It’s at this point, though, that I realize the documentation, on Microsoft, on Xamarin, and on MonoDevelop all reference how to add a Command tool — which seems to basically execute some arbitrary code and place it in the active editor. That’s not what I want. Further reading shows a way to create Project Templates — which for some time I pursue, only to realize that they are truly project templates, not file templates. At this point I had been hoping it would apply to both situations.

I’ve seen enough to realize that it’s time to go looking in the source. In the Addin Maker Extension source, since it’s an extension of its own. After some digging, I come across their File Templates in their Addin Manifest (don’t worry about fully understanding this yet, I’ll expand on actually creating an Addin in the next section). This is all well and good, but the files they reference in the manifest (like Templates/FileTemplate.xft.xml) are no where to be found. I’m not fully versed in how this project works, so pocket that for a little later. Looking back at notes, I was able to recall a forum post on Xamarin’s Forums that linked to an example in MonoDevelop itself. Finally, an example of the Manifest format for my use case as well as the template format.

So after pursuing implementing the distilled version of what I learned above — I had some final things to implement. I wanted to create 3 files in my template: A Xaml page, its code-behind, and a matching PageModel. Since we’re thin on documentation here, I found and perused the Schema definitions to learn that we can specify multiple files for a template — success! But how do I recreate the Xaml/Code-behind behavior that’s so automatic within Xamarin tools? At this point I recall, also from notes, that we have access to some of the Addins installed on the computer (which is missing some of the manifest and template definitions — otherwise all of my searching would have stopped here, a while ago). Opening /Applications/Visual\ Studio.app/Contents/Resources/lib/monodevelop/AddIns/Xamarin.Forms.Addin/Templates reveals details about how to build templates that include Xaml and code-behinds. There, we’ve got it. I’d link to the source of this, if I could find it anywhere.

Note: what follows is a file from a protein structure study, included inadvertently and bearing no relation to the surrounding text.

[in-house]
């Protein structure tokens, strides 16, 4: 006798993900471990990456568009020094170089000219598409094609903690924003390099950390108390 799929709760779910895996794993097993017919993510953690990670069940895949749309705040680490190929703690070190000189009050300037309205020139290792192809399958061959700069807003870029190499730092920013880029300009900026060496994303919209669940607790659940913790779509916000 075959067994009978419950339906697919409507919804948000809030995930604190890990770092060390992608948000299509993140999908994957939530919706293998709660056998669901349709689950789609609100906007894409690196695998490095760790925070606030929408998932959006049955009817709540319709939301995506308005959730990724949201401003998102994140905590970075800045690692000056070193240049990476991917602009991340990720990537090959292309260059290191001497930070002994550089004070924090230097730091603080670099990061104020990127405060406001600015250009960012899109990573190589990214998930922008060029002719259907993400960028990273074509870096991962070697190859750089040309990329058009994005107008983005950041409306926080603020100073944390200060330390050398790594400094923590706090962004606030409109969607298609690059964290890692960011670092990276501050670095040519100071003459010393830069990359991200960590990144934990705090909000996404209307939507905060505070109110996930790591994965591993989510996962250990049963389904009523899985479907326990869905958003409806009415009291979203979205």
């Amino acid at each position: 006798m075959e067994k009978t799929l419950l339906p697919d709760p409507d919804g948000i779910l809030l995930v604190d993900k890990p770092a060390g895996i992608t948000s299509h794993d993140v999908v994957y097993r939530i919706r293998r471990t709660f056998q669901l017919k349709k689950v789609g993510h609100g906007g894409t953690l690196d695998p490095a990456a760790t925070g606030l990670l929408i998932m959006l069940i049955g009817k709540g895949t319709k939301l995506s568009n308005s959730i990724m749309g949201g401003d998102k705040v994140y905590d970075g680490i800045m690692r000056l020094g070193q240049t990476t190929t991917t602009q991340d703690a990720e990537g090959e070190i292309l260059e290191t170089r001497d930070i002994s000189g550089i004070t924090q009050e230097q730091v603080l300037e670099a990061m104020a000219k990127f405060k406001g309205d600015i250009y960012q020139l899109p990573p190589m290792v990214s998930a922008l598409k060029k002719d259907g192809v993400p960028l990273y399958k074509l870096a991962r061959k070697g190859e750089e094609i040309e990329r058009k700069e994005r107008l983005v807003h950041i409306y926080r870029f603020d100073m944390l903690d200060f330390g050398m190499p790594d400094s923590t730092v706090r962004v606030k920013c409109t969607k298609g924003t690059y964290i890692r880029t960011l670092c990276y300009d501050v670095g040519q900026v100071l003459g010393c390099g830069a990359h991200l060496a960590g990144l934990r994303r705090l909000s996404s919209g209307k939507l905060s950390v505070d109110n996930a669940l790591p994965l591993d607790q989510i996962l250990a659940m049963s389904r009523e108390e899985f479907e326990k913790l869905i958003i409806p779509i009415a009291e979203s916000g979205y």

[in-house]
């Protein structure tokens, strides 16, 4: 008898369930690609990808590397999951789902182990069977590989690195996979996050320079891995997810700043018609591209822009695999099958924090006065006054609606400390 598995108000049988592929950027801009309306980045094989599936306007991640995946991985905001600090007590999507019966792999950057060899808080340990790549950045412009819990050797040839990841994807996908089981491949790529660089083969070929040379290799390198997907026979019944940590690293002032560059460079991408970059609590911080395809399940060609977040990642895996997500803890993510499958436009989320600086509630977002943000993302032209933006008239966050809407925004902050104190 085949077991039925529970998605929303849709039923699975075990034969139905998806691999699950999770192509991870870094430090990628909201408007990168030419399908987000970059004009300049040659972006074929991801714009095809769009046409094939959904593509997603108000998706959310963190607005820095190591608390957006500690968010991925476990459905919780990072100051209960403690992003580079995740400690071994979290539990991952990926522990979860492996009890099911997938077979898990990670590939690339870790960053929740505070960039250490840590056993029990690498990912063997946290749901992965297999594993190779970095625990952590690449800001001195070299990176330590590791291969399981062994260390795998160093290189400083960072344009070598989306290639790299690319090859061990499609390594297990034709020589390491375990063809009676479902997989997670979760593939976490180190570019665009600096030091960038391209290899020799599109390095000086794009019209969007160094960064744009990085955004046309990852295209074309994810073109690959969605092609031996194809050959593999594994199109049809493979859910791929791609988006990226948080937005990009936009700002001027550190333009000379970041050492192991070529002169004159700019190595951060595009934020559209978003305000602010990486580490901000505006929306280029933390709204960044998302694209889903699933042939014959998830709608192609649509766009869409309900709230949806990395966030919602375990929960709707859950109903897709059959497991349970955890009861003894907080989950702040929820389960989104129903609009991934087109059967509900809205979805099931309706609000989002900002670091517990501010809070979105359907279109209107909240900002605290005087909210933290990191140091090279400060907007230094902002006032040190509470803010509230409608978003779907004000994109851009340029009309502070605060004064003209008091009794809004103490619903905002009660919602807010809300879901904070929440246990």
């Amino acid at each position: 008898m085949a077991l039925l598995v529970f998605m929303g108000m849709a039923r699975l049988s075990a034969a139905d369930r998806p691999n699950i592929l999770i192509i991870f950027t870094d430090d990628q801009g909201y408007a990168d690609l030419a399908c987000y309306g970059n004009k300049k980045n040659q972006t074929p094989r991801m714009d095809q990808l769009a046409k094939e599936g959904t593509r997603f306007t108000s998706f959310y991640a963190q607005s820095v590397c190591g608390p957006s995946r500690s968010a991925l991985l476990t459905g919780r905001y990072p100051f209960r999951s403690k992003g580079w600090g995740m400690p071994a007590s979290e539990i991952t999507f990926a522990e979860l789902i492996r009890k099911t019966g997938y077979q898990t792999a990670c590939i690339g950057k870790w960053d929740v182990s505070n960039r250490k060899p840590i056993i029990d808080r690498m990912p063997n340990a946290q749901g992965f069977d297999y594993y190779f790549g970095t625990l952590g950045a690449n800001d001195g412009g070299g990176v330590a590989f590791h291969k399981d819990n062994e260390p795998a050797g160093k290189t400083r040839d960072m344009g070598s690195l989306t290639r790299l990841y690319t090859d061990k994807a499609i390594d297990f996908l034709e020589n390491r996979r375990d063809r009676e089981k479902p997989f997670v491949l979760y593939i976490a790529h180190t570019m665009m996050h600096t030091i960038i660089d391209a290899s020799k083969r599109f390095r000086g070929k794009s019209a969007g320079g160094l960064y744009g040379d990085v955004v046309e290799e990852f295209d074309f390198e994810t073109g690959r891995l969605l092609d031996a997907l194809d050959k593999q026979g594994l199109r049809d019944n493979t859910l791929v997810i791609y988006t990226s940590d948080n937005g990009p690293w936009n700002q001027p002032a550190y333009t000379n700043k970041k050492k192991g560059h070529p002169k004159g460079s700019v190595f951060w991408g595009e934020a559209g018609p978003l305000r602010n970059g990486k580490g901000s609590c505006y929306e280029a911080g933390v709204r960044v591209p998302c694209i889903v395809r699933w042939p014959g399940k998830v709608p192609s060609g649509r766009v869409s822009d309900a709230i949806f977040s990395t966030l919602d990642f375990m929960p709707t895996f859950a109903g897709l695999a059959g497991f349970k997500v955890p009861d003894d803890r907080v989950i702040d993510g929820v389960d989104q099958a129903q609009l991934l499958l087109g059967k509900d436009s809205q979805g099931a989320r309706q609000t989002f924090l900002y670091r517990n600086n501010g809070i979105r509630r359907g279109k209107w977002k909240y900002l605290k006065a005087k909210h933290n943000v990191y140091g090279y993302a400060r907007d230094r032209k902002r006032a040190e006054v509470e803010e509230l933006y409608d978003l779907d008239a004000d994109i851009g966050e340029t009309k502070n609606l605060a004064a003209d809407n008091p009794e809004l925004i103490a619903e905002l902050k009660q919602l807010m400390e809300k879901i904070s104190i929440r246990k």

On top of building the templates, we have to somehow distribute this extension. The main things I know: I don’t want to distribute this publicly, since it’s somewhat specific to us, and I want it to be simple to both distribute and stay up-to-date. Once again, during my short explorations, I wasn’t able to track down much on how to host your own repository. To get this over with, for now, I’ve decided to create a script that packages up the `mpack` (extension file) and pushes it to our Github releases on the Extension’s project page. Once published, we just need to tell developers to download it and install it from file. This is less than ideal, but I’ve already sunk more time into this than I had hoped.

The point of the above simply to illustrate that this was harder than I expected. It’s not meant to just be me complaining about the state of the art, it’s a note that this is what it took me to achieve what I set out to do. If that results in further interest to improve the system, or simply the documentation — Awesome! It’s meant to help remind myself what I’d like to help improve.